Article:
A Translation of the Aṅguttara Nikāya
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This long awaited translation by Bhikkhu Bodhi, has just been published. It is the fourth volume in Wisdom Publications' famous Teachings of the Buddha series. It is a full translation of the Anguttara Nikaya.
At the heart of the Buddha s teaching were the sutras (Sanskrit sutras), his discourses and dialogues. If we want to find out what the Buddha himself actually said, these are the most ancient sources available to us. The sutras were compiled into collections called Nikayas of which there are five, each organized according to a different principle. The Digha Nikaya consists of longer discourses; the Majjhima Nikaya of middle-length discourses; the Samyutta Nikaya of thematically connected discourses; the Anguttara Nikaya of numerically patterned discourses; and the fifth, Khuddhaka Nikaya, known as the minor collection.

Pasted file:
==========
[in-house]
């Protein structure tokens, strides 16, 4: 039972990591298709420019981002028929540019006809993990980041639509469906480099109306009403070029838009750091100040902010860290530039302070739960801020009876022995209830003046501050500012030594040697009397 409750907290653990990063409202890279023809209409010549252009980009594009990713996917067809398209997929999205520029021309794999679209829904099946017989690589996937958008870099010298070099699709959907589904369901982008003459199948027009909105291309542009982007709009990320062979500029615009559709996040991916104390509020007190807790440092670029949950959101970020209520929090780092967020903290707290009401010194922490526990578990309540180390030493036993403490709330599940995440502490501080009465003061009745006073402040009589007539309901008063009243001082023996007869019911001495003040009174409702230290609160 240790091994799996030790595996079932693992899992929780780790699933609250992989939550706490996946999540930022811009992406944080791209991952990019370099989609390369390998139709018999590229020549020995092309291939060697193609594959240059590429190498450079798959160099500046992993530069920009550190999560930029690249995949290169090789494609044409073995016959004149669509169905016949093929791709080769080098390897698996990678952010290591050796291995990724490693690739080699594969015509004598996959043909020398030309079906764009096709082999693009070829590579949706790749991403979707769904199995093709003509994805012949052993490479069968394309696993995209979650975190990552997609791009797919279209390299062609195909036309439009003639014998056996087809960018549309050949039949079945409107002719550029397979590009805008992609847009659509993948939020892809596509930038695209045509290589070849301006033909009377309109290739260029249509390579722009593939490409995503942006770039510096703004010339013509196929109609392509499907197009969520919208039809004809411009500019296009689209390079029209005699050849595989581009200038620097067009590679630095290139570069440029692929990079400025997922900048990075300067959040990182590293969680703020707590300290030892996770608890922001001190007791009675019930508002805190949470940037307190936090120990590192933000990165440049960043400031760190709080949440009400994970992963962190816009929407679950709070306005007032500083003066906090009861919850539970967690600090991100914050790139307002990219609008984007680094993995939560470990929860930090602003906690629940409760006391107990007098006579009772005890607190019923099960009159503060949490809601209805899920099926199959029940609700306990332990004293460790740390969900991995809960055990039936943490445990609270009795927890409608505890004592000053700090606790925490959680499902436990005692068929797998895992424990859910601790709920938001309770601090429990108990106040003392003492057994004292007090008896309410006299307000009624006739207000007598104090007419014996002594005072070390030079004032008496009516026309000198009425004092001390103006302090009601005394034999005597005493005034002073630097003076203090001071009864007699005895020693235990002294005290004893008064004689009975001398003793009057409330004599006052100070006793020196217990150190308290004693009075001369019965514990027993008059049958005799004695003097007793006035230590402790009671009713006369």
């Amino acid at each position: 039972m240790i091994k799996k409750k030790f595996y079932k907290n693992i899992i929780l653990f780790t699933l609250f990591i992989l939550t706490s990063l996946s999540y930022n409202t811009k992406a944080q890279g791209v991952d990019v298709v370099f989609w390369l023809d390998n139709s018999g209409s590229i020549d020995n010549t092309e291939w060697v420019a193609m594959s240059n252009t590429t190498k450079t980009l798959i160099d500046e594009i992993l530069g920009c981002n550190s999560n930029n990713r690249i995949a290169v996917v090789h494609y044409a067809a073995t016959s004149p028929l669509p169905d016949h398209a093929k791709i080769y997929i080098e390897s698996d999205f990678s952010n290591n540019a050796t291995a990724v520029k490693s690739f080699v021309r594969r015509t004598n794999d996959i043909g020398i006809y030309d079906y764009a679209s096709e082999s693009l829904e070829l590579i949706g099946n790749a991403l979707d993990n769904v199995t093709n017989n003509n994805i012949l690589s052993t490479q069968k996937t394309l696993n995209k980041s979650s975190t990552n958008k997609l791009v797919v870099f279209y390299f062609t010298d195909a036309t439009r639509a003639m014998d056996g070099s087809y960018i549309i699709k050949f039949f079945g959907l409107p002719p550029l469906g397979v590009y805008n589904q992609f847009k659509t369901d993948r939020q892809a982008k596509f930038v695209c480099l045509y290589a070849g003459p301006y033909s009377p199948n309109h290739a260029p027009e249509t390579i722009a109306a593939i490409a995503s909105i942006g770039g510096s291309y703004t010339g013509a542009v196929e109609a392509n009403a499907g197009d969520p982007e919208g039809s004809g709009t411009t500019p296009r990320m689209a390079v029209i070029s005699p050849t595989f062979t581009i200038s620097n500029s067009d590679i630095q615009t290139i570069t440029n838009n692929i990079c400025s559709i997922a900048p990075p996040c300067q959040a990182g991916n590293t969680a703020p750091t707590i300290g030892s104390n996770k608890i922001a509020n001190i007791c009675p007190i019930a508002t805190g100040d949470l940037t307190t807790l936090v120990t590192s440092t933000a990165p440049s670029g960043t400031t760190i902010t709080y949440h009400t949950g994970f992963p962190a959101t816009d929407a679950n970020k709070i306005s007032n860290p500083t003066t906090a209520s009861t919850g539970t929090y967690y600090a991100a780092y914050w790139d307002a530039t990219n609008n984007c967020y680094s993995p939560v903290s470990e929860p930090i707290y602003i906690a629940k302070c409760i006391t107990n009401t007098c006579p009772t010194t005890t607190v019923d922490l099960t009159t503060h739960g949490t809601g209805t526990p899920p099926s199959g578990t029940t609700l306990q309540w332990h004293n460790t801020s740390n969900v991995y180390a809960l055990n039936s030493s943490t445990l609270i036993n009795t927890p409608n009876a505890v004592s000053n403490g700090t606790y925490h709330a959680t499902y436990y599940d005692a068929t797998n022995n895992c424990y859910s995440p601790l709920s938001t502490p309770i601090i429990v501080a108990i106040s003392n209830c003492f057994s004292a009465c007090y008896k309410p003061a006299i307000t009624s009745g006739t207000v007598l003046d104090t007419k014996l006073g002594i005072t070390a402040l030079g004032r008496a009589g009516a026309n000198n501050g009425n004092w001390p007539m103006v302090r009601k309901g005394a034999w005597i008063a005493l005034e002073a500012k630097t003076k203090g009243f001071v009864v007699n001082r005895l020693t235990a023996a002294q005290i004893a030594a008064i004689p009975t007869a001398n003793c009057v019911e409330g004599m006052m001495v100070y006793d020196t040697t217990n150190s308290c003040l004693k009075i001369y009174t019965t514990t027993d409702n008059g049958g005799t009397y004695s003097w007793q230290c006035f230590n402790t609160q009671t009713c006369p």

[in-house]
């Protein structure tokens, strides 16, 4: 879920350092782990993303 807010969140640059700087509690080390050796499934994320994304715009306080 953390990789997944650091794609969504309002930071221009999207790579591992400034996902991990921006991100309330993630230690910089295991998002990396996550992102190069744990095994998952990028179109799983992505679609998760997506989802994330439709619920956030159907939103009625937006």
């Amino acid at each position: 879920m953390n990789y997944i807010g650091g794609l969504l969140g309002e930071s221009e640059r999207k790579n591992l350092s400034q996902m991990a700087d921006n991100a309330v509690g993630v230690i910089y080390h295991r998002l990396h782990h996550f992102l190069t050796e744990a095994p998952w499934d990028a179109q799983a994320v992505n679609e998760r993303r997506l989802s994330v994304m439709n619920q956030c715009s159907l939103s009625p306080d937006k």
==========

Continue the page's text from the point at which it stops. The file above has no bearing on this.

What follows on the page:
The present volume, which continues Wisdom Publications' famous Teachings of the Buddha series, contains a full translation of the Anguttara Nikaya. It arranges the Buddha s discourses in accordance with a numerical scheme intended to promote retention and easy comprehension. In an age when writing was still in its infancy, this proved to be the most effective way to ensure that the disciples could grasp and replicate the structure of a teaching.
Like the river Ganges flowing down from the Himalayas, the entire Buddhist tradition flows down to us from the teachings and deeds of the historical Buddha, who lived and taught in India during the fifth century B.C. To ensure that his legacy would survive the ravages of time, his direct disciples compiled records of the Buddha s teachings soon after his passing. In the Theravada Buddhist tradition, which prevails in Sri Lanka and Southeast Asia, these records are regarded as the definitive word of the Buddha. Preserved in Pali, an ancient Indian language closely related to the language that the Buddha spoke, this full compilation of texts is known as the Pali Canon.